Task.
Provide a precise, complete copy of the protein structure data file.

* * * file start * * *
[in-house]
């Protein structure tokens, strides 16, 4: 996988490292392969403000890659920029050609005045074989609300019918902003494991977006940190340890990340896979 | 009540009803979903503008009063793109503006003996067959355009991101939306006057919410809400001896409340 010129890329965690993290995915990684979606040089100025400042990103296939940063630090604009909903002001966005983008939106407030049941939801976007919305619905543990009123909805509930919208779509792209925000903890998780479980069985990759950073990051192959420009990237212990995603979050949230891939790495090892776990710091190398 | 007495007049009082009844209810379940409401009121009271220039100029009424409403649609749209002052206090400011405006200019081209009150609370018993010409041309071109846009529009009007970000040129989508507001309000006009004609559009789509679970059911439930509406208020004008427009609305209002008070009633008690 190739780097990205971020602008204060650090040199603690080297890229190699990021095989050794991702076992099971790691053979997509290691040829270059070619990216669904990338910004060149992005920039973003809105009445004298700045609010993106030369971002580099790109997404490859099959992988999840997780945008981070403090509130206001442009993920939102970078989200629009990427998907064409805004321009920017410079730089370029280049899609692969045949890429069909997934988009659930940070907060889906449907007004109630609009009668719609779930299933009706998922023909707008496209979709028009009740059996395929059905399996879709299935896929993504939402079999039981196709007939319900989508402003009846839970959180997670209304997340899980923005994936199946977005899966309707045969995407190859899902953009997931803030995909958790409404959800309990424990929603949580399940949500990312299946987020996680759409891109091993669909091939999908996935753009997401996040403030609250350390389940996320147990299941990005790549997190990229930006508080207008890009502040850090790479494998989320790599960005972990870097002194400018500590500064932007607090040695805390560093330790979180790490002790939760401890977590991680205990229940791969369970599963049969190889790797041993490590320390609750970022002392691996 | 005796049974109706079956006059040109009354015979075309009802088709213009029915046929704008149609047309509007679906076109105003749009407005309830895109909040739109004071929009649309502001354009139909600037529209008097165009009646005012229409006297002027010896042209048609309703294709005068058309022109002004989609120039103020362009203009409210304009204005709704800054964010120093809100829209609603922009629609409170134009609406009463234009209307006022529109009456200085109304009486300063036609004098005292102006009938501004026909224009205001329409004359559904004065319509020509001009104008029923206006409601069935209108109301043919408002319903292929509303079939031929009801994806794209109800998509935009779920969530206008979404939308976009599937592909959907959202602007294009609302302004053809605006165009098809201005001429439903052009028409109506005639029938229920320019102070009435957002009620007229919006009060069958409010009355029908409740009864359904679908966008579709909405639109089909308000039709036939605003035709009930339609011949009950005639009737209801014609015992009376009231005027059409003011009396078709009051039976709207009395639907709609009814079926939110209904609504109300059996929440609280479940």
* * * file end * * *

[in-house]
């Protein structure tokens, strides 16, 4: 996988490292392969403000890659920029050609005045074989609300019918902003494991977006940190340890990340896979 | 009540009803979903503008009063793109503006003996067959355009991101939306006057919410809400001896409340 010129890329965690993290995915990684979606040089100025400042990103296939940063630090604009909903002001966005983008939106407030049941939801976007919305619905543990009123909805509930919208779509792209925000903890998780479980069985990759950073990051192959420009990237212990995603979050949230891939790495090892776990710091190398 | 007495007049009082009844209810379940409401009121009271220039100029009424409403649609749209002052206090400011405006200019081209009150609370018993010409041309071109846009529009009007970000040129989508507001309000006009004609559009789509679970059911439930509406208020004008427009609305209002008070009633008690 190739780097990205971020602008204060650090040199603690080297890229190699990021095989050794991702076992099971790691053979997509290691040829270059070619990216669904990338910004060149992005920039973003809105009445004298700045609010993106030369971002580099790109997404490859099959992988999840997780945008981070403090509130206001442009993920939102970078989200629009990427998907064409805004321009920017410079730089370029280049899609692969045949890429069909997934988009659930940070907060889906449907007004109630609009009668719609779930299933009706998922023909707008496209979709028009009740059996395929059905399996879709299935896929993504939402079999039981196709007939319900989508402003009846839970959180997670209304997340899980923005994936199946977005899966309707045969995407190859899902953009997931803030995909958790409404959800309990424990929603949580399940949500990312299946987020996680759409891109091993669909091939999908996935753009997401996040403030609250350390389940996320147990299941990005790549997190990229930006508080207008890009502040850090790479494998989320790599960005972990870097002194400018500590500064932007607090040695805390560093330790979180790490002790939760401890977590991680205990229940791969369970599963049969190889790797041993490590320390609750970022002392691996 | 005796049974109706079956006059040109009354015979075309009802088709213009029915046929704008149609047309509007679906076109105003749009407005309830895109909040739109004071929009649309502001354009139909600037529209008097165009009646005012229409006297002027010896042209048609309703294709005068058309022109002004989609120039103020362009203009409210304009204005709704800054964010120093809100829209609603922009629609409170134009609406009463234009209307006022529109009456200085109304009486300063036609004098005292102006009938501004026909224009205001329409004359559904004065319509020509001009104008029923206006409601069935209108109301043919408002319903292929509303079939031929009801994806794209109800998509935009779920969530206008979404939308976009599937592909959907959202602007294009609302302004053809605006165009098809201005001429439903052009028409109506005639029938229920320019102070009435957002009620007229919006009060069958409010009355029908409740009864359904679908966008579709909405639109089909308000039709036939605003035709009930339609011949009950005639009737209801014609015992009376009231005027059409003011009396078709009051039976709207009395639907709609009814079926939110209904609504109300059996929440609280479940």